Flaws in epidemiological disease and vector surveillance affect public health actions

Misdiagnosis for Oropouche fever, many times mistaken as dengue, troubles actions against the diseases


For Dr. Pedro Tauil, factors as urban population explosion in the world reduce the effectiveness of combat actions against the Aedes aegypti

Controlling diseases transmitted by insects that still do not have vaccines or effective and safe etiological treatment, passes, primarily by vector combat and correct diagnostic. However, flaws in these two aspects can jeopardize public health actions.

This pictures the combat against one of the greatest national enemies: the Aedes aegypti mosquito, transmitter of the Dengue, Chikingunya and Zika viruses. Despite the annual campaigns along with the population – as alerts for the dangers of still water and need of using insecticides, the three diseases are epidemic in great part of the country.

Dengue data, for example, are alarming. The Health Ministry has recently announced that 1.59 million people were victimized last year, referring only until December 5th. This is almost three times greater than in 2014 (555.4 thousand).

For Dr. Pedro Luiz Tauil , PhD in Tropical Medicine, the country lacks of innovation when responding to the Aedes. He quotes several aspects that hamper the actions from being very effective, as urban population explosion, with a large number of people living with precarious sewage and housing conditions, and the modern industrys preference for disposable packaging. Besides this, another risk factor is the huge vehicle production, that leads to inadequate used tire disposal – the perfect environment for the mosquito proliferation as they act as larvae deposits.

Studies in progress try to find more effective control measures. Some ideas include the use of transgenic mosquitos, larvicides carried by the own insect and event infecting the A. aegypti with bacteria that would make them unable to transmit diseases. We have been looking for more effective vector control measures, with foreign techniques that are already being tested in Brazil, says Dr. Tauil.

Recently, due to a microcephaly outbreak in fetuses related to Zika virus infection , the federal government has intensified control actions against the mosquito. Besides increasing personnel training in states and cities to identify the mosquitos proliferation sites, insecticide and combat kits are being handed out to the population. Even troops of the Brazilian Army help dismantling the mosquitos proliferation sites.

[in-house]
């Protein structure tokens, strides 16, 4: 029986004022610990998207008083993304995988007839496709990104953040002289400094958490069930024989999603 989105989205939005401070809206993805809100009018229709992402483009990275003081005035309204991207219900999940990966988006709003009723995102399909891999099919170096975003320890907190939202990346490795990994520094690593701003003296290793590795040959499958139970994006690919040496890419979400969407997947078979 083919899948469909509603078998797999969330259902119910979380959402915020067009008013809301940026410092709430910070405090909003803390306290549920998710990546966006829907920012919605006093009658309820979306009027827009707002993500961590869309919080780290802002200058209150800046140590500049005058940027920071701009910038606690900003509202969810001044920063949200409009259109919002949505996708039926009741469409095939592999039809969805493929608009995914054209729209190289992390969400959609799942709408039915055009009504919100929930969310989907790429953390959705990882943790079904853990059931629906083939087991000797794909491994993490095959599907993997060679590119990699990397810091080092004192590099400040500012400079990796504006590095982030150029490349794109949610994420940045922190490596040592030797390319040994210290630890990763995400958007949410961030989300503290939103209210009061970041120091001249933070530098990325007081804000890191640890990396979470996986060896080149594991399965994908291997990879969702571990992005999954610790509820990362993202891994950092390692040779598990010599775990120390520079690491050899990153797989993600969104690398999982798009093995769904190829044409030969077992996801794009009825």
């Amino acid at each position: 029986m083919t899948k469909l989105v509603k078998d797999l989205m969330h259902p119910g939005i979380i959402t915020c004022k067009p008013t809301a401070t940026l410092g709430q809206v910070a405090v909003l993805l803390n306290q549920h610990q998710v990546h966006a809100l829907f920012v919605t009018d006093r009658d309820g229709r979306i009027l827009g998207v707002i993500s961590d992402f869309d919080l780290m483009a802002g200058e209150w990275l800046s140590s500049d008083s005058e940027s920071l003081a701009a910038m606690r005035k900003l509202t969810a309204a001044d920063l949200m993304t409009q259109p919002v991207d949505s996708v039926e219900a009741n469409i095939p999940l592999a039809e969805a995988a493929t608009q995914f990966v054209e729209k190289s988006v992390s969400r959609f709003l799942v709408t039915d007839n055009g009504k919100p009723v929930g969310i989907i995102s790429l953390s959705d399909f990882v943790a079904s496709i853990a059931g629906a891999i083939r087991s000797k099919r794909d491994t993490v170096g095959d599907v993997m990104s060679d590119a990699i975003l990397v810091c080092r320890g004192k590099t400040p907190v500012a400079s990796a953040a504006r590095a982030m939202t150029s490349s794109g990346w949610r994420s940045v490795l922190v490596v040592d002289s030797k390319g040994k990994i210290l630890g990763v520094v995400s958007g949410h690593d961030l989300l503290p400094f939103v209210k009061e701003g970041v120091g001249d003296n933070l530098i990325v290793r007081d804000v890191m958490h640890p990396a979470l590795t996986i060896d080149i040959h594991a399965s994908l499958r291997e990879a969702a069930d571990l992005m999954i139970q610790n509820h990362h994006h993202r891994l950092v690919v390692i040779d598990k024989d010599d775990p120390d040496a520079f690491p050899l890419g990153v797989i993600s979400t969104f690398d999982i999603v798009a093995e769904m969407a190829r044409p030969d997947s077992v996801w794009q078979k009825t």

Dengue vaccine

Dr. Tauil defends the actions must receive extra support even after a recently-released dengue vaccine. This is because the product has a restricted effectiveness, besides, it is not effective against other diseases transmitted by the Aedes.

This vaccine is still not the ideal, because it cannot be used in children under the age of 9 and in people over 45 years old (priority group), besides not protecting the same way against the other four serotypes. Despite truly being another weapon against dengue, the product only offers a 50% protection against serotype 1, 42% against serotype 2, 74% against serotype 3 and 77% against serotype 4. Besides this, one must take three doses every 180 days.

The physician reminds that, despite all howevers, the vaccine has significantly reduced hospitalizations by the severe form of the disease in the agegroup from 9 to 45 years. The Federal Government, however, has still not decided if the vaccine will be included in the National Immunization Program and if only priority groups will be granted, according to the doctor.

Lack of diagnostic

Dr.Luiz Tadeu Figueiredo , in an interview to the Brazilian Society of Tropical Medicine (BSTM), published on December 2014, alerted for the diagnostic problem for a disease similar to dengue, the Oropouche fever.

Besides combating the Aedes, the control of one of the main vector-borne diseases that most affect Brazilians needs more attention from the Countrys epidemiological surveillance system. This applies to Oropouche fever under-report, a disease that is usually benign disease that lasts from three to five days. Despite not very well known, it can represent up to half of the cases thought to be dengue in Brazil.

The lack of diagnostic many times hampers the public health actions against these diseases. Among other reasons, because the transmitting mosquito is not the A. aegypti, but another very common insect in the Country, the marauim (Culicoides paraenses). The vector is common around jungles in great part of Brazil, including large cities, as Rio de Janeiro.

The main diagnostic errors are due to problems as clinical exam: since the Oropouches symptoms are similar to dengues, the doctors bet on the latter. Besides this, a Oropouche-infected persons serological exam could return a positive result for dengue After dengue, this is the second virus to infect most people in Brazil. The first urban outbreak took place during the 1960s and, recently, epidemics were reported in Pará State, with over 30 thousand cases, and in Amazonas State.

This January, a teenager from Ribeirão Preto (SP) who was in vacation in the Northeast, was diagnosed with Oropouche fever. This is one of the first two cases to be reported outside the Amazon.…